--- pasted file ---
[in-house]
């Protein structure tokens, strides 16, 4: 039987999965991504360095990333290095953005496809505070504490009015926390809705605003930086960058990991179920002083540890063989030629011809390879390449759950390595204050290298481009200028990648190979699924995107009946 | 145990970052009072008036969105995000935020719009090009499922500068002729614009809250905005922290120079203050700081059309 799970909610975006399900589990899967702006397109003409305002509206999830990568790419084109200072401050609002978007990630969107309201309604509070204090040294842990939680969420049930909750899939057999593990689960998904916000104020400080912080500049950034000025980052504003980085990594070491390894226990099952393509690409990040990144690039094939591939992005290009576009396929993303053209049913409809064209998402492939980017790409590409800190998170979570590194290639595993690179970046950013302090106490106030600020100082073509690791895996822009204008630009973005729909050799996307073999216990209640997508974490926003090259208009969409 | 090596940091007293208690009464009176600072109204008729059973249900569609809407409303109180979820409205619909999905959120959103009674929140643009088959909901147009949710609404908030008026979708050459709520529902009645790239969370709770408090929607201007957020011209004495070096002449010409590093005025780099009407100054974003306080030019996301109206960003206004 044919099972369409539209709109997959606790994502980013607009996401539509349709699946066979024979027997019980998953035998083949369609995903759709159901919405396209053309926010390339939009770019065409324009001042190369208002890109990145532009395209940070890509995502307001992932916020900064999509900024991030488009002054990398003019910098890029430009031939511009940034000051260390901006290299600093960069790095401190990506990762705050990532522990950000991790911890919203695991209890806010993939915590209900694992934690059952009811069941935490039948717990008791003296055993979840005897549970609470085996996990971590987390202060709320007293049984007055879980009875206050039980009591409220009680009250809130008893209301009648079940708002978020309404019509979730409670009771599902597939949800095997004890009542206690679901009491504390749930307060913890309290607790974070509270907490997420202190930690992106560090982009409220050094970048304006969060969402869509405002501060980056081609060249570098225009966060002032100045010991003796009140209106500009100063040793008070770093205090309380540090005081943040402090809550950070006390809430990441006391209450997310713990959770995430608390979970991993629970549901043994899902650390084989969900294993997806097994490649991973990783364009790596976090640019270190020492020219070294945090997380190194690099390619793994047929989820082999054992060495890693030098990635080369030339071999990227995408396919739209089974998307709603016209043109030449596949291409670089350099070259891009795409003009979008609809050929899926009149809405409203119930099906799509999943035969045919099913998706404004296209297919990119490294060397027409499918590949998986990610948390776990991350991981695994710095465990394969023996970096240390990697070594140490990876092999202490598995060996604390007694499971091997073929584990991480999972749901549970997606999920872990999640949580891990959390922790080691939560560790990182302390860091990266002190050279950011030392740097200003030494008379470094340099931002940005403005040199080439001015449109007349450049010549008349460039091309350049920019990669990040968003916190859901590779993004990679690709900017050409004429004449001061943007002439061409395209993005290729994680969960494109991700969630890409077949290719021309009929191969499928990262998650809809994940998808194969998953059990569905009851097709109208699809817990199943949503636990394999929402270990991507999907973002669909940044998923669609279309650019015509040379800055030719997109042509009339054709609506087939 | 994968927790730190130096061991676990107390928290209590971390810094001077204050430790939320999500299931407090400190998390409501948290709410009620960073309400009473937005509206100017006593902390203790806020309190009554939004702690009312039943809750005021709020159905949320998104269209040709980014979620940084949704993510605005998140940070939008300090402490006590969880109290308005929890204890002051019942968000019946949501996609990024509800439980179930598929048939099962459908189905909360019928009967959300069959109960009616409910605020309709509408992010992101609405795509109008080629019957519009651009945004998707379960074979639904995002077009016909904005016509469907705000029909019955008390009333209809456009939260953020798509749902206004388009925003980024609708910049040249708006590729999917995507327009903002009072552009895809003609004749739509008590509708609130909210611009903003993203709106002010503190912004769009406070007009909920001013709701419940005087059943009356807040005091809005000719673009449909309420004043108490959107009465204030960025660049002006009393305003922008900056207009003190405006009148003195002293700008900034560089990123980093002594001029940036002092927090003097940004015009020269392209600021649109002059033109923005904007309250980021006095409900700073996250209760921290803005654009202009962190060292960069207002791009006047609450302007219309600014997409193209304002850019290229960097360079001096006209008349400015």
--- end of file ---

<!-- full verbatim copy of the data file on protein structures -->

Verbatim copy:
[in-house]
């Protein structure tokens, strides 16, 4: 039987999965991504360095990333290095953005496809505070504490009015926390809705605003930086960058990991179920002083540890063989030629011809390879390449759950390595204050290298481009200028990648190979699924995107009946 | 145990970052009072008036969105995000935020719009090009499922500068002729614009809250905005922290120079203050700081059309 799970909610975006399900589990899967702006397109003409305002509206999830990568790419084109200072401050609002978007990630969107309201309604509070204090040294842990939680969420049930909750899939057999593990689960998904916000104020400080912080500049950034000025980052504003980085990594070491390894226990099952393509690409990040990144690039094939591939992005290009576009396929993303053209049913409809064209998402492939980017790409590409800190998170979570590194290639595993690179970046950013302090106490106030600020100082073509690791895996822009204008630009973005729909050799996307073999216990209640997508974490926003090259208009969409 | 090596940091007293208690009464009176600072109204008729059973249900569609809407409303109180979820409205619909999905959120959103009674929140643009088959909901147009949710609404908030008026979708050459709520529902009645790239969370709770408090929607201007957020011209004495070096002449010409590093005025780099009407100054974003306080030019996301109206960003206004 044919099972369409539209709109997959606790994502980013607009996401539509349709699946066979024979027997019980998953035998083949369609995903759709159901919405396209053309926010390339939009770019065409324009001042190369208002890109990145532009395209940070890509995502307001992932916020900064999509900024991030488009002054990398003019910098890029430009031939511009940034000051260390901006290299600093960069790095401190990506990762705050990532522990950000991790911890919203695991209890806010993939915590209900694992934690059952009811069941935490039948717990008791003296055993979840005897549970609470085996996990971590987390202060709320007293049984007055879980009875206050039980009591409220009680009250809130008893209301009648079940708002978020309404019509979730409670009771599902597939949800095997004890009542206690679901009491504390749930307060913890309290607790974070509270907490997420202190930690992106560090982009409220050094970048304006969060969402869509405002501060980056081609060249570098225009966060002032100045010991003796009140209106500009100063040793008070770093205090309380540090005081943040402090809550950070006390809430990441006391209450997310713990959770995430608390979970991993629970549901043994899902650390084989969900294993997806097994490649991973990783364009790596976090640019270190020492020219070294945090997380190194690099390619793994047929989820082999054992060495890693030098990635080369030339071999990227995408396919739209089974998307709603016209043109030449596949291409670089350099070259891009795409003009979008609809050929899926009149809405409203119930099906799509999943035969045919099913998706404004296209297919990119490294060397027409499918590949998986990610948390776990991350991981695994710095465990394969023996970096240390990697070594140490990876092999202490598995060996604390007694499971091997073929584990991480999972749901549970997606999920872990999640949580891990959390922790080691939560560790990182302390860091990266002190050279950011030392740097200003030494008379470094340099931002940005403005040199080439001015449109007349450049010549008349460039091309350049920019990669990040968003916190859901590779993004990679690709900017050409004429004449001061943007002439061409395209993005290729994680969960494109991700969630890409077949290719021309009929191969499928990262998650809809994940998808194969998953059990569905009851097709109208699809817990199943949503636990394999929402270990991507999907973002669909940044998923669609279309650019015509040379800055030719997109042509009339054709609506087939 | 994968927790730190130096061991676990107390928290209590971390810094001077204050430790939320999500299931407090400190998390409501948290709410009620960073309400009473937005509206100017006593902390203790806020309190009554939004702690009312039943809750005021709020159905949320998104269209040709980014979620940084949704993510605005998140940070939008300090402490006590969880109290308005929890204890002051019942968000019946949501996609990024509800439980179930598929048939099962459908189905909360019928009967959300069959109960009616409910605020309709509408992010992101609405795509109008080629019957519009651009945004998707379960074979639904995002077009016909904005016509469907705000029909019955008390009333209809456009939260953020798509749902206004388009925003980024609708910049040249708006590729999917995507327009903002009072552009895809003609004749739509008590509708609130909210611009903003993203709106002010503190912004769009406070007009909920001013709701419940005087059943009356807040005091809005000719673009449909309420004043108490959107009465204030960025660049002006009393305003922008900056207009003190405006009148003195002293700008900034560089990123980093002594001029940036002092927090003097940004015009020269392209600021649109002059033109923005904007309250980021006095409900700073996250209760921290803005654009202009962190060292960069207002791009006047609450302007219309600014997409193209304002850019290229960097360079001096006209008349400015």